…they see only their own shadows, or the shadows of one another, which the fire throws on the opposite wall of the cave…
[Socrates in dialogue with Glaucon]
– Plato, The Republic 380 BCE
The first London solo exhibition of the artist Toshiaki Hicosaka invites us to reflect on the world through fire: the driver of evolution, life, comfort and violence. From ocean to fire, his immersive installations of painting have embraced elements of the everyday. He perceives them as a medium that unravels our changing perception on the lived temporalities of the past and present.
Fire has mesmerised scientists, artists, and philosophers who sought to understand our relationship to the world. In France, 1826, the glaring sunlight was the catalyst for the inventor Nicéphore Niépce’s creation of photography, driven by his desire to draw without using his own hands. In Japan, 1872, people were impressed by the brightness of imported British gas lamps, exclaiming “This is civilization..!” Nowadays, digital imagery of fire adorns the fireplaces of households, supplementing the warmth felt in our imagination. These instances show how our understanding of this universal natural phenomenon has shifted with our comprehension of the phisycal world throughout the human history.
Here, fire reveals itself to viewers as a medium of perceptual relations. Through this new body of work by the artist, viewers are invited to reflect on the social and cultural environment that they live within.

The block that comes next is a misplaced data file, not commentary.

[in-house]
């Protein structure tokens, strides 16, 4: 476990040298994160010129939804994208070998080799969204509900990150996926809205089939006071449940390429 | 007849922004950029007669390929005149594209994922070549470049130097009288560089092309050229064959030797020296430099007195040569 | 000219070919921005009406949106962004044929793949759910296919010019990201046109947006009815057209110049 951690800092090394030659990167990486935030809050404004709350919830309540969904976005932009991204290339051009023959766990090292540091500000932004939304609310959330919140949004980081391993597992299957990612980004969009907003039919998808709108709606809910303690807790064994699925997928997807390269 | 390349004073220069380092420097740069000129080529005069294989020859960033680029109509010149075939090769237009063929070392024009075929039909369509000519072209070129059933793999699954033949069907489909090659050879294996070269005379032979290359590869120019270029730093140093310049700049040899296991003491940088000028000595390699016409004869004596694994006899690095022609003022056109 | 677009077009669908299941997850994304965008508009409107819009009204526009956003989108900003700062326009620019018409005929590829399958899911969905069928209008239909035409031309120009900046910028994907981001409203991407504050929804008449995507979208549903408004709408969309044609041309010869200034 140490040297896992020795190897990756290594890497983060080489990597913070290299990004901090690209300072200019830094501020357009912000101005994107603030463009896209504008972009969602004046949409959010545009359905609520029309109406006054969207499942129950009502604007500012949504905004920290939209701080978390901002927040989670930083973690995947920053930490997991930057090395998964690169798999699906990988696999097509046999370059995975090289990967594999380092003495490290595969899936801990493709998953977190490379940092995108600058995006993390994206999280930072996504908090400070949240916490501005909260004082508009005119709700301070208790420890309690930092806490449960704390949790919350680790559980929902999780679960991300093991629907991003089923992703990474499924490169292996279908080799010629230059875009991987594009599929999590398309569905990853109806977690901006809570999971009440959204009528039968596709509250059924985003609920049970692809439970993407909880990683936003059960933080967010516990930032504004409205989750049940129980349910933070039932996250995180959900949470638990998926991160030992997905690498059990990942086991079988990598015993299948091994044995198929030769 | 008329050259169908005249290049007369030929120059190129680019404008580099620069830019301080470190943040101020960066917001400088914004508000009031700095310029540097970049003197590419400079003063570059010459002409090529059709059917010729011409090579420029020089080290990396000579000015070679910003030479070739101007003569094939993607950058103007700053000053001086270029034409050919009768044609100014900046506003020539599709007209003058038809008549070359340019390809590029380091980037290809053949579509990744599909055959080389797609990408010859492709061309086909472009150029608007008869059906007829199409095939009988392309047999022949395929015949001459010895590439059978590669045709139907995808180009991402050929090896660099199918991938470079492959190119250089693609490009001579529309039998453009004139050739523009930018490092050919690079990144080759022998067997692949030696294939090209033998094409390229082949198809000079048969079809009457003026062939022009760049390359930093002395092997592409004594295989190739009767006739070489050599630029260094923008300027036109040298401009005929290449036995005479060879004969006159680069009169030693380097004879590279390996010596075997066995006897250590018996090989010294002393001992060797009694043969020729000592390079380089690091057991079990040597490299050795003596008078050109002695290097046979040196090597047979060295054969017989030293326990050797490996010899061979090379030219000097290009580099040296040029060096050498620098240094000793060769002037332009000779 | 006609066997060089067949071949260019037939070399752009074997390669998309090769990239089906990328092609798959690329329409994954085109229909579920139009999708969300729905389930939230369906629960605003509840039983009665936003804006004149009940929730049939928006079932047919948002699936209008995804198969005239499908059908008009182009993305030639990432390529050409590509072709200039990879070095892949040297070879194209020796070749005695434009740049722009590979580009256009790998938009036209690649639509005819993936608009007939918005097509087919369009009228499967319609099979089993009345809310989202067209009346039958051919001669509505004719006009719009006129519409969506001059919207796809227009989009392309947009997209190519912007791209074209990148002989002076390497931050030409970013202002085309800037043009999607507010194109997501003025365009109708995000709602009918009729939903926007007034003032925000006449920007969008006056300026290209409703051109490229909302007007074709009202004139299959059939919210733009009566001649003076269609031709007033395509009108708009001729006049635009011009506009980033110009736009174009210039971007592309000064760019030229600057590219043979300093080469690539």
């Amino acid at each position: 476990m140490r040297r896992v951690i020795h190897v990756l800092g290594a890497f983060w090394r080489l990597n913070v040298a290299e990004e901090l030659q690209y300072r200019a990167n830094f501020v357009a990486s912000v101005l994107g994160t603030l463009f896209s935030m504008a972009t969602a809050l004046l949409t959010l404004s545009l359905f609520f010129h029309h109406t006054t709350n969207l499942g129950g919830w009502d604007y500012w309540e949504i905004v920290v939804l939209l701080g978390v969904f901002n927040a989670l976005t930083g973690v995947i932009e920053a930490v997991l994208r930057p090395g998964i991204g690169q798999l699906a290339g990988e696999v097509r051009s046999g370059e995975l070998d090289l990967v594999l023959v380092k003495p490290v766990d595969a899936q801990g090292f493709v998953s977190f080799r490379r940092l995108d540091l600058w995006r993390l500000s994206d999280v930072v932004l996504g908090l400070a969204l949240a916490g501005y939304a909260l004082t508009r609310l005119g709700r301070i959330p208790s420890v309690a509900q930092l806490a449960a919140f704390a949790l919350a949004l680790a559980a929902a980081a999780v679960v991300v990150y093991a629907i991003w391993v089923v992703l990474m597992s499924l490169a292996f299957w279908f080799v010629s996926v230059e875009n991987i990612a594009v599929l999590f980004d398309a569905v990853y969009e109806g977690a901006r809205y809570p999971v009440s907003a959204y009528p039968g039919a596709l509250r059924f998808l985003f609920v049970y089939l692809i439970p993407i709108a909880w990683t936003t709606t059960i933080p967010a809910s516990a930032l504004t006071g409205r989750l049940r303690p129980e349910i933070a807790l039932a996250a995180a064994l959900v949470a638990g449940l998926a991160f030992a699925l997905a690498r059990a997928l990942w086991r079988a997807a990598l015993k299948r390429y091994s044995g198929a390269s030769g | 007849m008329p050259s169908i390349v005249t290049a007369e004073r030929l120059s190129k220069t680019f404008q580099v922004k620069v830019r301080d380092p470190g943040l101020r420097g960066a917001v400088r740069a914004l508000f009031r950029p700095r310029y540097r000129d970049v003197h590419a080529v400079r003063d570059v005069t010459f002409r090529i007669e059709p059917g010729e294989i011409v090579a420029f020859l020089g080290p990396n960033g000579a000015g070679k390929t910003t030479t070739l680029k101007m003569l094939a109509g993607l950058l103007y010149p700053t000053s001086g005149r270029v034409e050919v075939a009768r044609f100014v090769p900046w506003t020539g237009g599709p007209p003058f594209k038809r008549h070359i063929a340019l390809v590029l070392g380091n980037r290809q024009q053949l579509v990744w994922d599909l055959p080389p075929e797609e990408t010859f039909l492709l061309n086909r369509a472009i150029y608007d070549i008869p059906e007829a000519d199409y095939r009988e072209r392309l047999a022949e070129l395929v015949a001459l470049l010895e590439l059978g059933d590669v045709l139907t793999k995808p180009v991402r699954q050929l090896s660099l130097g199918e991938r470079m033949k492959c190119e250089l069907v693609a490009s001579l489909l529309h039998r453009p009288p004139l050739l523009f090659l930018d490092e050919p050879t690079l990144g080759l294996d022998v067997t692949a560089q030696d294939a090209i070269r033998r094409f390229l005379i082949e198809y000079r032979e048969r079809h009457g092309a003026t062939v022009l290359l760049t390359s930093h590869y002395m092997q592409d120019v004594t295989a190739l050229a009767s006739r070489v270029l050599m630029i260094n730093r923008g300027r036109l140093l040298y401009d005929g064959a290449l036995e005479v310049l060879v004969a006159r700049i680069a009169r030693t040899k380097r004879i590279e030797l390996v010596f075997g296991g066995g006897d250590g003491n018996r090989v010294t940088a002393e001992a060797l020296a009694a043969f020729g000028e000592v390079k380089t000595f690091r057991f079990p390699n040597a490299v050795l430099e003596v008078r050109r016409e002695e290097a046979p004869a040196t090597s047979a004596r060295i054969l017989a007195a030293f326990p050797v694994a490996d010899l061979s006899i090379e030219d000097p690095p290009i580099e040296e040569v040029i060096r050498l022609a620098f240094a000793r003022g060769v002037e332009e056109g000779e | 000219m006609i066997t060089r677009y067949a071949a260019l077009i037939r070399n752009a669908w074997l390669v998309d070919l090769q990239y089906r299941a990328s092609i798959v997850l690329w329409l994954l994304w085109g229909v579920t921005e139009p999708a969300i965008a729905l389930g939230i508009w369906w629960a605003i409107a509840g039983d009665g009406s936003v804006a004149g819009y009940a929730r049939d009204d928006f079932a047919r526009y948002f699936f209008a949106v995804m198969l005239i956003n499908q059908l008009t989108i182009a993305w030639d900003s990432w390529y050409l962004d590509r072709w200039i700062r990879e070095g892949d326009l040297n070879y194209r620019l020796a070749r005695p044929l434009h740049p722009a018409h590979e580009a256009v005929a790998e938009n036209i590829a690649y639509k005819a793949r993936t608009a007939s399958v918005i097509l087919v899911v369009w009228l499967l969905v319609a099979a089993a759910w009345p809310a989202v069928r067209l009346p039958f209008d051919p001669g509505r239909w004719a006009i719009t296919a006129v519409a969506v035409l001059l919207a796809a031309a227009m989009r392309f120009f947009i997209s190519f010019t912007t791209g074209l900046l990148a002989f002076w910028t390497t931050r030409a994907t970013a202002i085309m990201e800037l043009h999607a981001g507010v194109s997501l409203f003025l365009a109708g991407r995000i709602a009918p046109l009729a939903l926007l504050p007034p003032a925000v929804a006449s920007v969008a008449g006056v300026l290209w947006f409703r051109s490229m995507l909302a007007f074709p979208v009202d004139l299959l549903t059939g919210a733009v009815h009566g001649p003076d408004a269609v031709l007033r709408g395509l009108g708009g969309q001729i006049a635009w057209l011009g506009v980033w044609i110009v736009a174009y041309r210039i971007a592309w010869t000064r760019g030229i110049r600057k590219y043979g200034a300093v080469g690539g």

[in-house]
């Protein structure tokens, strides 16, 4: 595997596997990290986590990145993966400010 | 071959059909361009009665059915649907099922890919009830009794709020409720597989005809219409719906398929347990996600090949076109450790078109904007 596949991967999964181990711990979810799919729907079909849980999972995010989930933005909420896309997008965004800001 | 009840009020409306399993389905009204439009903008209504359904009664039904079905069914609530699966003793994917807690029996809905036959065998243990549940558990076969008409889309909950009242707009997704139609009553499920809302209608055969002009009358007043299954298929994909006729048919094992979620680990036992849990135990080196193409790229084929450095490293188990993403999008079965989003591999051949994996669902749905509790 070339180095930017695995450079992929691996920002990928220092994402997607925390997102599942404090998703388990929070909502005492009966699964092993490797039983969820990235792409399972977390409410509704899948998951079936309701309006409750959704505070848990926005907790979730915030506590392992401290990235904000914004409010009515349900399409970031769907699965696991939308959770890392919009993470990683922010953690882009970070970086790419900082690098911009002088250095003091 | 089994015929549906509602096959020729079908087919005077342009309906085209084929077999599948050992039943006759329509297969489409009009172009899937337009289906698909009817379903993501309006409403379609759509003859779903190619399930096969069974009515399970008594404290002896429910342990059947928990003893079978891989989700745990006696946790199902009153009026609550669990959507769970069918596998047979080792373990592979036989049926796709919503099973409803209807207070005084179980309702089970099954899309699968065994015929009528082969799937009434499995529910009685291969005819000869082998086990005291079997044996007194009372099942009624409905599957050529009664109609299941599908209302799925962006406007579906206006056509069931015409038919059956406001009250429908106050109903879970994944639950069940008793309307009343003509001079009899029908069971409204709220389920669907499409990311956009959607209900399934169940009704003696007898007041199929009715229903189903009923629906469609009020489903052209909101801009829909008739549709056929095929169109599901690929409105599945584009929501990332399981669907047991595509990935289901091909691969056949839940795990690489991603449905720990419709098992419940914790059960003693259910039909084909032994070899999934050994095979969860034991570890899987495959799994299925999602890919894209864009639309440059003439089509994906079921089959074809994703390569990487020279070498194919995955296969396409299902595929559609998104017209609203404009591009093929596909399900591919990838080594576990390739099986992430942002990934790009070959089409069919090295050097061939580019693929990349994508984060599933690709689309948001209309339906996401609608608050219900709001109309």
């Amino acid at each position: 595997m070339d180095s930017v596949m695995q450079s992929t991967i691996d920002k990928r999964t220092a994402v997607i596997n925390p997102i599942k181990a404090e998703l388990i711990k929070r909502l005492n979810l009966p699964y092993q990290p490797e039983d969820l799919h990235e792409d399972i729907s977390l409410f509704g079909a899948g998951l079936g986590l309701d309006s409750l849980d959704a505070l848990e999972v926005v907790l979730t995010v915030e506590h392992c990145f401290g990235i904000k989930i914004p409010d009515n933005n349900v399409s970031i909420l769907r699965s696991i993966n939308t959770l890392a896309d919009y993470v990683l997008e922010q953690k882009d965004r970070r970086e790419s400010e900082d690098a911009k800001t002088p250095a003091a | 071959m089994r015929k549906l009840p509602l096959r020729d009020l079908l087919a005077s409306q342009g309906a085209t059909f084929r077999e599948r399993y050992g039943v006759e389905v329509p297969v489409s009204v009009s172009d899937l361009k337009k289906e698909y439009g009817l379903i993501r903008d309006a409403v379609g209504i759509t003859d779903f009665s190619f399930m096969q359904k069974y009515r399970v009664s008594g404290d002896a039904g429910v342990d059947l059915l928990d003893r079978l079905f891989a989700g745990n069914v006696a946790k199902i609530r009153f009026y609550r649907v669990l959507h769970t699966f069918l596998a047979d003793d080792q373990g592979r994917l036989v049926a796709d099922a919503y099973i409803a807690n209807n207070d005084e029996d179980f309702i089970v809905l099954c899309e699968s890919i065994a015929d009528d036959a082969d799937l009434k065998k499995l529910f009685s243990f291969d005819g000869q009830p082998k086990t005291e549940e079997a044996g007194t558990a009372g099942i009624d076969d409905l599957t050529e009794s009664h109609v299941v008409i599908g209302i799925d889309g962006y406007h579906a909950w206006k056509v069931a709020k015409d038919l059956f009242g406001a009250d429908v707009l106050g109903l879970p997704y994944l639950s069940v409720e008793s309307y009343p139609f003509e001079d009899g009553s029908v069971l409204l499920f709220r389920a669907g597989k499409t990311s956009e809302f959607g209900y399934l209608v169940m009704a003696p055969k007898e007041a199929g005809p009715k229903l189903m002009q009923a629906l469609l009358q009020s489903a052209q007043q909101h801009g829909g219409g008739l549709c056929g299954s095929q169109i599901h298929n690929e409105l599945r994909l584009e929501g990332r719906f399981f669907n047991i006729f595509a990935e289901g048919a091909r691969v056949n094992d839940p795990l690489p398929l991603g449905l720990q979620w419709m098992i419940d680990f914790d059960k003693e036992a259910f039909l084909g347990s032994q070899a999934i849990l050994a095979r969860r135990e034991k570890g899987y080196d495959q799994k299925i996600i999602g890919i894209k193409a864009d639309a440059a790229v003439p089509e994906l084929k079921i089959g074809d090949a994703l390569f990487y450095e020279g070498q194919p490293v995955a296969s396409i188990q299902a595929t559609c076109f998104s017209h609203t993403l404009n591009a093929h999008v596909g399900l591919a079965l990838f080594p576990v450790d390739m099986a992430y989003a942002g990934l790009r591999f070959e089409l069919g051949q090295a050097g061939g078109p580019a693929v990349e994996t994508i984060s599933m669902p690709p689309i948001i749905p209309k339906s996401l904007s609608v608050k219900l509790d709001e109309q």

The exhibition is curated by Eiko Honda.
With thanks to the Zabludowicz Collection for the equipment support.
About the contributors
Toshiaki Hicosaka (b. Aichi Prefecture, Japan, 1983) is a painter based in Kyoto.
Hicosaka has had solo exhibitions at Aishonanzuka (2016, Hong Kong); Aisho Miura Arts (2013, Tokyo); Ohara Museum of Art (2011; Okayama, Japan); and Shiseido Gallery (2008, Tokyo). Selected group exhibitions include: egØ – Re-examining the Self, punto (2014, Kyoto); New Phases in Contemporary Painting, Hyogo Prefectural Museum of Art (2012, Hyogo, Japan); TRANS COMPLEX – The painting in the Age of Information Technology, Kyoto Art Center (2011, Kyoto); and MOT annual 2008 Unravelling and Revealing, Museum of Contemporary Art (2008, Tokyo). Hicosaka has received grants from The Pollock-Krasner Foundation (2009) and the Pola Art Foundation (2014). He works as a lecturer at the Kyoto University of Art and Design and also at Kurashiki University of Science and Art, Japan.